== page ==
Teach English in Chengguan Zhen - Ankang Shi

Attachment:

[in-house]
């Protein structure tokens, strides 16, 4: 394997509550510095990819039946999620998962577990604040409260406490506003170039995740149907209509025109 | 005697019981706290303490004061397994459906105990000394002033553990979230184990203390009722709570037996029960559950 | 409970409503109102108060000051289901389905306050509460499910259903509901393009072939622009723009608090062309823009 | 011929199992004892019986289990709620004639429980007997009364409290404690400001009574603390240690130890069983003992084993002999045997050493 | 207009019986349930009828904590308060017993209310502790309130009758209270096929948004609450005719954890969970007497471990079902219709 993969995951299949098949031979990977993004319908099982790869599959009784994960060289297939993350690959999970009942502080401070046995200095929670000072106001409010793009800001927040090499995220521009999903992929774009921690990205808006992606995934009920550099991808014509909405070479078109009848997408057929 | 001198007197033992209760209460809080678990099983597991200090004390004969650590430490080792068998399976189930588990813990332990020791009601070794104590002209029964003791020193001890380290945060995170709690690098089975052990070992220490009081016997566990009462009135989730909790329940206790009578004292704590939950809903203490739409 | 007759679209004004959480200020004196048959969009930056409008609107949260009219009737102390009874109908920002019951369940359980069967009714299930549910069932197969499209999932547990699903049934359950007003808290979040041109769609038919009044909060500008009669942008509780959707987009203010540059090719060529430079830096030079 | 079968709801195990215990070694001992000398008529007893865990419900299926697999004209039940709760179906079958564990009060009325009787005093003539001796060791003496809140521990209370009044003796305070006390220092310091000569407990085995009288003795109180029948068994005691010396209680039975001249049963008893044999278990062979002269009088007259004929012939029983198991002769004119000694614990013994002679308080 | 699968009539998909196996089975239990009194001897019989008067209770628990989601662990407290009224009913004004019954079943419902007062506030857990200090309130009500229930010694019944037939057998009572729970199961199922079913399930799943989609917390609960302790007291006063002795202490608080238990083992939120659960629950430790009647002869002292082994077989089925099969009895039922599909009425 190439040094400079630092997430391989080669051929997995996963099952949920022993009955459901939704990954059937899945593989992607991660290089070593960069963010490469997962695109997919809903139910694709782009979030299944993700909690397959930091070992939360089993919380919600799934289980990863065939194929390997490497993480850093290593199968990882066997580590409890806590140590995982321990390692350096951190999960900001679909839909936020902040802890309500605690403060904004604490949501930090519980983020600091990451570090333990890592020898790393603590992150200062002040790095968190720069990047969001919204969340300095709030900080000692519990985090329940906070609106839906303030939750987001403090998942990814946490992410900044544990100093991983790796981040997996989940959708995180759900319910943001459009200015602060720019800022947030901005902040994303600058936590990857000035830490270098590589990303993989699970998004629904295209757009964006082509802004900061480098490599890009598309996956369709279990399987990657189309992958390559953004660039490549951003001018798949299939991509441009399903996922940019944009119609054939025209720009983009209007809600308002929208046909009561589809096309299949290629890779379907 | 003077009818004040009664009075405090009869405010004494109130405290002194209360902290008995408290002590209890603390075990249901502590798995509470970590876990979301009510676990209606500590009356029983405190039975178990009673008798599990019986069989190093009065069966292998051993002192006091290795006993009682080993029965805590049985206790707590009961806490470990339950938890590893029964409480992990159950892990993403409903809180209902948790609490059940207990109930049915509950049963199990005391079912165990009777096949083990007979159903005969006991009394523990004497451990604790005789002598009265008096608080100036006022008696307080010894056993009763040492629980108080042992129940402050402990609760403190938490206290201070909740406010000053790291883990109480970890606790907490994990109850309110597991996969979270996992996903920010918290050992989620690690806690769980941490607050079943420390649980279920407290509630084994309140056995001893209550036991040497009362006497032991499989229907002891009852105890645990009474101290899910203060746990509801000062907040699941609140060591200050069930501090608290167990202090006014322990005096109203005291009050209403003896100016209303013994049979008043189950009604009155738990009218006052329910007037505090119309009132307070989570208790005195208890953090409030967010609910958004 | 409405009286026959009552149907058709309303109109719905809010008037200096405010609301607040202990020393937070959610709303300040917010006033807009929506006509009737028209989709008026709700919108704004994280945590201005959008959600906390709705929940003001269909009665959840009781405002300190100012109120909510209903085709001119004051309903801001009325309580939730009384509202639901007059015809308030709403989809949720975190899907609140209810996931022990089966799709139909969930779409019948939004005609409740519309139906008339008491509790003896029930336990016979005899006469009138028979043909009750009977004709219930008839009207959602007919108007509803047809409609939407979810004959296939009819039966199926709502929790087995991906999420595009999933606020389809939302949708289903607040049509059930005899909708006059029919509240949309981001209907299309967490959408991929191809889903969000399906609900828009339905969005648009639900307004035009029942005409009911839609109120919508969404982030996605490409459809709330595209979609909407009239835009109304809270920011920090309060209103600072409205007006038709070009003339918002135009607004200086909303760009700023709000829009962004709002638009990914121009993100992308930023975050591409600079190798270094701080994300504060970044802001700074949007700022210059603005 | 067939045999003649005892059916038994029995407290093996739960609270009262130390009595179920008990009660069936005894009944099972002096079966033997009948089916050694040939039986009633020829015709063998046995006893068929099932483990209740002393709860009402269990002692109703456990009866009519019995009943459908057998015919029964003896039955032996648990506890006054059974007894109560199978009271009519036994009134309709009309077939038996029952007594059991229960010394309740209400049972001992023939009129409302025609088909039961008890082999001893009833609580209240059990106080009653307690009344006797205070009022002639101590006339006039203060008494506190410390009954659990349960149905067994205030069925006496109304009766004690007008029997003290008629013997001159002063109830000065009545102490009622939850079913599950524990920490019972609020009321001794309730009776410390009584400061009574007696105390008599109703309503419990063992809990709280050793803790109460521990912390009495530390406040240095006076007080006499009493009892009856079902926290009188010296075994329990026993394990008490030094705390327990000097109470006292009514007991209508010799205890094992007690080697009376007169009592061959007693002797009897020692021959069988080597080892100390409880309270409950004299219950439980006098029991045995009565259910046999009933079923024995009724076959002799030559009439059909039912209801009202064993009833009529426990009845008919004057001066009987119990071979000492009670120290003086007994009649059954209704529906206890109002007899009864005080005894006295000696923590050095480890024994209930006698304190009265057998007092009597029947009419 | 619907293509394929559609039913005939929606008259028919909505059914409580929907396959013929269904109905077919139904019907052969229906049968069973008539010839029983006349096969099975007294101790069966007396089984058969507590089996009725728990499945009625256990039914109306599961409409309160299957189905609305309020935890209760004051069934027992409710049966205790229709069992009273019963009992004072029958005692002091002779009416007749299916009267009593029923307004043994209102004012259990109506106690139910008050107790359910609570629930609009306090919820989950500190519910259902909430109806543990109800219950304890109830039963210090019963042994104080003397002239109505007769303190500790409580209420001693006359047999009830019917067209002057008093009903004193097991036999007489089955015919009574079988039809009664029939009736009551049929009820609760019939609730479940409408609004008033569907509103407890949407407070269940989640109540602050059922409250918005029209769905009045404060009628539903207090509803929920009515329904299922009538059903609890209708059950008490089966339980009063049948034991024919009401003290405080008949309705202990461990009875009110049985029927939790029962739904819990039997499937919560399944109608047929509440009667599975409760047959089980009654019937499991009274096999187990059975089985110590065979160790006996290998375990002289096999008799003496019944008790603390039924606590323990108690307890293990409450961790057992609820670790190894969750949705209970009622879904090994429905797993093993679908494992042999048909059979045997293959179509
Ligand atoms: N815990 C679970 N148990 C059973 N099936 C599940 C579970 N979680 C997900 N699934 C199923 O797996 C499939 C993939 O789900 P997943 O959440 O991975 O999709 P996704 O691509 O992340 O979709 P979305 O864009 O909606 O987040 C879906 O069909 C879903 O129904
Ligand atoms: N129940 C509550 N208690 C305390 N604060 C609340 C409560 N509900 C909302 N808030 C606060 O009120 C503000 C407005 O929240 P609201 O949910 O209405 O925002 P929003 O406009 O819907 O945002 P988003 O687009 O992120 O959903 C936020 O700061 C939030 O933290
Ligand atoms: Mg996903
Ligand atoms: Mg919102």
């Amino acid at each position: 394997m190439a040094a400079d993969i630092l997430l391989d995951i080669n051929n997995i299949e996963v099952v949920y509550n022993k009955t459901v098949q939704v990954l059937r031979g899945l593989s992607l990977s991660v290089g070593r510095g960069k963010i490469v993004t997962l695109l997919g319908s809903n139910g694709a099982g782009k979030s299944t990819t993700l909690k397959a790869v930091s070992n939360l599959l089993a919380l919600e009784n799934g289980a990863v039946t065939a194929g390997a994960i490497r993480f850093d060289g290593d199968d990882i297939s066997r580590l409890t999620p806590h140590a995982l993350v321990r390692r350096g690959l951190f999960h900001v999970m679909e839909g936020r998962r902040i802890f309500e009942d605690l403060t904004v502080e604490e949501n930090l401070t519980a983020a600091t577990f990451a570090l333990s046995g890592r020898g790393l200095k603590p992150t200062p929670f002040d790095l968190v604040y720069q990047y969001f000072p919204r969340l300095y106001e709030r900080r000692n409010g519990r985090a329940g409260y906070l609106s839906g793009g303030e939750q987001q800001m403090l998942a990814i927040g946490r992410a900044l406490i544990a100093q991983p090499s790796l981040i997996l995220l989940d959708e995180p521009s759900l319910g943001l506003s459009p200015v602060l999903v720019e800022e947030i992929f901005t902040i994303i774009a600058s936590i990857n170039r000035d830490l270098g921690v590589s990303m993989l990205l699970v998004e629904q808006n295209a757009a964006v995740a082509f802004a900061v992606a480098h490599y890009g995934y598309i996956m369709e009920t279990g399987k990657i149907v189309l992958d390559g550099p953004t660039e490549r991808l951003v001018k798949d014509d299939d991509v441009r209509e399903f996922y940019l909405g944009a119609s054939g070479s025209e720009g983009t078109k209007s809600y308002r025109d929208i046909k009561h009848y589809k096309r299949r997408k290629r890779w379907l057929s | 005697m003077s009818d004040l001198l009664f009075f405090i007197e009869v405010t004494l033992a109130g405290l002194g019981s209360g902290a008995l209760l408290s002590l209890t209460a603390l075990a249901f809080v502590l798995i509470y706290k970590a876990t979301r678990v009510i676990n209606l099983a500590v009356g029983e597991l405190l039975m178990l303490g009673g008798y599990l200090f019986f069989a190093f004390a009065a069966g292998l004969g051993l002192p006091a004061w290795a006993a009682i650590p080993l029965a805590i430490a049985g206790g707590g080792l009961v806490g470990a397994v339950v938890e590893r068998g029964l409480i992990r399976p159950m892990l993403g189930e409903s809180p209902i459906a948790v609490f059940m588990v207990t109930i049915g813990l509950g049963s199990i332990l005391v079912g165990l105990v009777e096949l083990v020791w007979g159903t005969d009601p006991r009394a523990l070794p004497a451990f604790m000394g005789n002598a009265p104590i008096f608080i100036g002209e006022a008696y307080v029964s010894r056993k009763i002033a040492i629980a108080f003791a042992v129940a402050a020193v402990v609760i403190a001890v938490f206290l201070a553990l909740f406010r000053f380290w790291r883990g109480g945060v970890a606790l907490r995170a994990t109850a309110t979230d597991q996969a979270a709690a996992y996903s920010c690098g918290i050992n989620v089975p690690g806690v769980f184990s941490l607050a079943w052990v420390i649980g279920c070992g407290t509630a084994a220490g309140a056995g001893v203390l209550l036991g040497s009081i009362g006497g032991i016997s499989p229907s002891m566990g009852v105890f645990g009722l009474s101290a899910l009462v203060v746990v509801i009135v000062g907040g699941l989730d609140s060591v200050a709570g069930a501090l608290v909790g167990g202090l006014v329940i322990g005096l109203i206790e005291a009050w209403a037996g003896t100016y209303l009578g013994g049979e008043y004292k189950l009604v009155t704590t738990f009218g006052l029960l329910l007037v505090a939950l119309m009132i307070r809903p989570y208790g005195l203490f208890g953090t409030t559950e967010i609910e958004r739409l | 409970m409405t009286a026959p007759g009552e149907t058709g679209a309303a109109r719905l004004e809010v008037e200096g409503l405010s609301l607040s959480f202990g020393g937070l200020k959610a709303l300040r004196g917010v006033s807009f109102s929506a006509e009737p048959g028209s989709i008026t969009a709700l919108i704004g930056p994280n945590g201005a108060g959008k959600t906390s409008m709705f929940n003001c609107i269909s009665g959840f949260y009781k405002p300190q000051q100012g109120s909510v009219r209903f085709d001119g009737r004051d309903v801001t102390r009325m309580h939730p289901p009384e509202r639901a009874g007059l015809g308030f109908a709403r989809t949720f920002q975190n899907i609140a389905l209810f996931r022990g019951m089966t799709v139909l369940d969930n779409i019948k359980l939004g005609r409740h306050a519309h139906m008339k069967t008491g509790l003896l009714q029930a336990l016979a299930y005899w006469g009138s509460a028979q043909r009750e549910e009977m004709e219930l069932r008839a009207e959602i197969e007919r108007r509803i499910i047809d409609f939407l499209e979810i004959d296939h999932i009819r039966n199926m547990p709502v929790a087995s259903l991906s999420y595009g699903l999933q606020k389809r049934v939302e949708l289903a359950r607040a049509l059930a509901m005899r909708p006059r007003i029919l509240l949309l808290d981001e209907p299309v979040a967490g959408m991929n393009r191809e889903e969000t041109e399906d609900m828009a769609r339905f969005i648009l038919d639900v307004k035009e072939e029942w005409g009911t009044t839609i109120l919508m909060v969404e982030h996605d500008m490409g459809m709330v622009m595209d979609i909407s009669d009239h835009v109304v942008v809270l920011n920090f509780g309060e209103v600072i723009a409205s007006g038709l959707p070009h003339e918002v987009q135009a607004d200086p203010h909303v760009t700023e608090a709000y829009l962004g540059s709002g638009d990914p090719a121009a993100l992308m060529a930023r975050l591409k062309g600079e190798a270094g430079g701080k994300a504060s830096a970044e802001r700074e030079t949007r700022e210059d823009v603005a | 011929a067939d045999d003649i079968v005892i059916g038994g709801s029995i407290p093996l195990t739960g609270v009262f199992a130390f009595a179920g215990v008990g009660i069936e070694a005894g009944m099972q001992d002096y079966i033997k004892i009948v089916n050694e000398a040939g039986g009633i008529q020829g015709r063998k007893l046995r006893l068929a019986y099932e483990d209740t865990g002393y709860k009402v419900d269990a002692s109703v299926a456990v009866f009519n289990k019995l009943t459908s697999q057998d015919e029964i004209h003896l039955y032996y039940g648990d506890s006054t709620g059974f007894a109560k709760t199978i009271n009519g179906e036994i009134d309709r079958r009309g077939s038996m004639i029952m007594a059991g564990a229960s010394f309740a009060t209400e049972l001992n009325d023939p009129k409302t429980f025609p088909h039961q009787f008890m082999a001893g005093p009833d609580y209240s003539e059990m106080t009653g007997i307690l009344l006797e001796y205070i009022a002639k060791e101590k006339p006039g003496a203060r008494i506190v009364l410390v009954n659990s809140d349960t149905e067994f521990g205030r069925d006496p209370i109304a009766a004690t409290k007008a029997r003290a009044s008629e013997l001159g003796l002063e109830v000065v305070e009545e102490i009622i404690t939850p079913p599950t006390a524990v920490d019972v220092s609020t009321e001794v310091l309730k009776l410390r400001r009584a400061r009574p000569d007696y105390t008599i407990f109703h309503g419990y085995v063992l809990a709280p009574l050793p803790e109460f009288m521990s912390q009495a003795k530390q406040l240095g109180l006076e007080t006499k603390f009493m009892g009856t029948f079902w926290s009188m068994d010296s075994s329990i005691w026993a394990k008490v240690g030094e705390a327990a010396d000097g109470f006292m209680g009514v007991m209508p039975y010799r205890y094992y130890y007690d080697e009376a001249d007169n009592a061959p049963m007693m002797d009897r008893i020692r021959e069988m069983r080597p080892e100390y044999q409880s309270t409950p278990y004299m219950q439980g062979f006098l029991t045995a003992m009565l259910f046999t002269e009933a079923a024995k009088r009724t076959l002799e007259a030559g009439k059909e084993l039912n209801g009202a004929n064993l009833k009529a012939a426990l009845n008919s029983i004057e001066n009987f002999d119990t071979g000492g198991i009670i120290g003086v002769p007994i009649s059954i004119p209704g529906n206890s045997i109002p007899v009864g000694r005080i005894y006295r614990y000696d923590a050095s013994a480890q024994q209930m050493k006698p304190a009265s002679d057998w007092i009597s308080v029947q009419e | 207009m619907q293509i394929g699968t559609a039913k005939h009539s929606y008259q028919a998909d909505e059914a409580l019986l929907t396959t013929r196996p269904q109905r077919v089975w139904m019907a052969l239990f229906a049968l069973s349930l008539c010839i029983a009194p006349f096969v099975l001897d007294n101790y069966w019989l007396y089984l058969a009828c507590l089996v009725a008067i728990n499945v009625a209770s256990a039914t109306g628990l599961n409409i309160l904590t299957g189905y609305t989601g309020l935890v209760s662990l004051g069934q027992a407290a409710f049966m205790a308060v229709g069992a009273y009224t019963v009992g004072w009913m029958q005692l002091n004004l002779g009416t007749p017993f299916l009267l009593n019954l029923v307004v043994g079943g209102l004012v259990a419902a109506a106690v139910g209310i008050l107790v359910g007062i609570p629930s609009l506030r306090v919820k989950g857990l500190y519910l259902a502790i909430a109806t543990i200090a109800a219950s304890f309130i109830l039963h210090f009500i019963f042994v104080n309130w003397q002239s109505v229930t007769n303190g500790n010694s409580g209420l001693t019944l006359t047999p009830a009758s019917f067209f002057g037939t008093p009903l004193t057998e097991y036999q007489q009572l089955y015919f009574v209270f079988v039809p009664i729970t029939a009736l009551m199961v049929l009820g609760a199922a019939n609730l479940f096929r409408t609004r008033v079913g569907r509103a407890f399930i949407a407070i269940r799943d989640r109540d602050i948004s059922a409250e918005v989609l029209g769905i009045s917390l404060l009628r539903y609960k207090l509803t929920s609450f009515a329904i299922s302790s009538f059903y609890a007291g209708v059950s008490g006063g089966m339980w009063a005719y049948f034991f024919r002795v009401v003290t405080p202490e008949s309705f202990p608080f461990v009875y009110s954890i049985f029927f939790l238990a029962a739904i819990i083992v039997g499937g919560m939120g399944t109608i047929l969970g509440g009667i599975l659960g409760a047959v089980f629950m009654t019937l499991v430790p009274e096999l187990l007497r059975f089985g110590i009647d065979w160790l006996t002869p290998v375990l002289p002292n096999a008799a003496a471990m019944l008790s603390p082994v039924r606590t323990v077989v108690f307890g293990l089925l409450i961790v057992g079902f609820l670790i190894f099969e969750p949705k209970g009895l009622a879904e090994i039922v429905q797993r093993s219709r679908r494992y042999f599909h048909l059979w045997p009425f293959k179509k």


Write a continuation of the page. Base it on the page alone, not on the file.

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The positive development of a child is based on three overarching themes; firstly, each child develops at his own rate. Secondly, both Nature and Nurture impact development and thirdly, all domains of development are connected and important. A child must develop at her own pace. We must not ever push development before a child is ready. However, we can promote the balanced neurodevelopment of a child and in so doing, we may prepare her to optimally respond and interact with her environment in order to allow a more timely and ready development respecting the fundamental milestones of early childhood. The motor system is what drives brain development; children need to move in order to build their brain and nervous system. Each child is born with Primary Reflexes; spontaneous basic movements of the body, which allow the engagement of the sensory system which in turn activates the motor system. Motor movement is responsible for and promotes brain growth through Synaptogenisis; the creation of new connections between the brain cells. At birth, the child has very few connections, by fifteen months he has a good amount and by two-three years of age, he has 90% of his adult brain size. This massive growth and amount of connectivity occurs after birth and is due to the motor movement of the body in it’s environment, stimulating further the sensory – motor circuit which activates and promotes brain growth and neurodevelopment. In this way, physical activity and healthy energy promoting nutrition are what children need to optimize their individual rate of development. The nature of a child can be defined as behaviors due to genetic makeup which influence the child’s growth and development while the nurture of a child is the causes of behavior that are environmental and experiential; In other words, influences from family, friends and all experiences he is exposed to. A child’s development and intellectual level is determined by both inborn intelligence and environmental factors. The Nature versus Nurture debate with regard to child development is a long time controversy researched through numerous twin studies which show that the environment influences child development just as much if not more than the genetic makeup of a child. In this way, we may optimise a child’s positive development by controlling and promoting a balanced home and social environment whilst exposing the child to as many healthy stimuli as possible. This may be achieved through abundant parental, sibling, peer interaction, healthy positive home and learning environments and exposure to interesting and engaging experiences. There are five major domains in the complete development of a child. These domains can be considered as five slices which must all come together to make up a complete pie. The domains; physical, social, cognitive, communicative and adaptive development, are all equally important in ensuring the completion of developmental milestones. Physical development includes mastering movement, balance and gross motor skills (eg. Crawling, walking, jumping) and fine motor skills (eg. hand-eye coordination, precise muscle movement in colouring, cutting with scissors, tearing paper). Social and Emotional development is the ability to make and maintain relationships. This includes cooperation and conflict resolution skills as well as showing empathy for others. This domain is developed through playing with others and can be taught especially through example by using manners and kind, considerate behavior. Cognitive development includes learning and thinking skills which are enhanced through focus and attention span. The most significant learning in this developmental domain is cause and effect and reasoning which are aptitudes that will go on to develop more advanced intellectual skills as the child grows. Communicative/Language development includes the skills of understanding the spoken word and verbal expression. This domain is significantly developed through reading and talking regularly with the child, as well as, conversing abundantly within the family. Watching and hearing parents speak to one another is the first exposure children have to language. Once again, setting an example of polite, respectful conversation gives the child the appropriate communicative skills to carry into the wider world. A perfect example is the use of the magic words; “please” and “Thank-you”. Adaptive developmental skills refer to self-help skills such as dressing, eating, toileting and washing. This domain is fundamental in the development of the child’s autonomy and independence; two elements which are essential for the child’s further personal growth and learning. These developmental domains interrelate and overlap as learning occurs. In conclusion, child development may be optimized by promoting physical activity, maintaining a stimulating, balanced environment and finally, providing the child with guidance and teachings, also by example. All of the three aforementioned elements are equally important in the full development of the child, forming the solid groundwork for the child to grow into her full potential.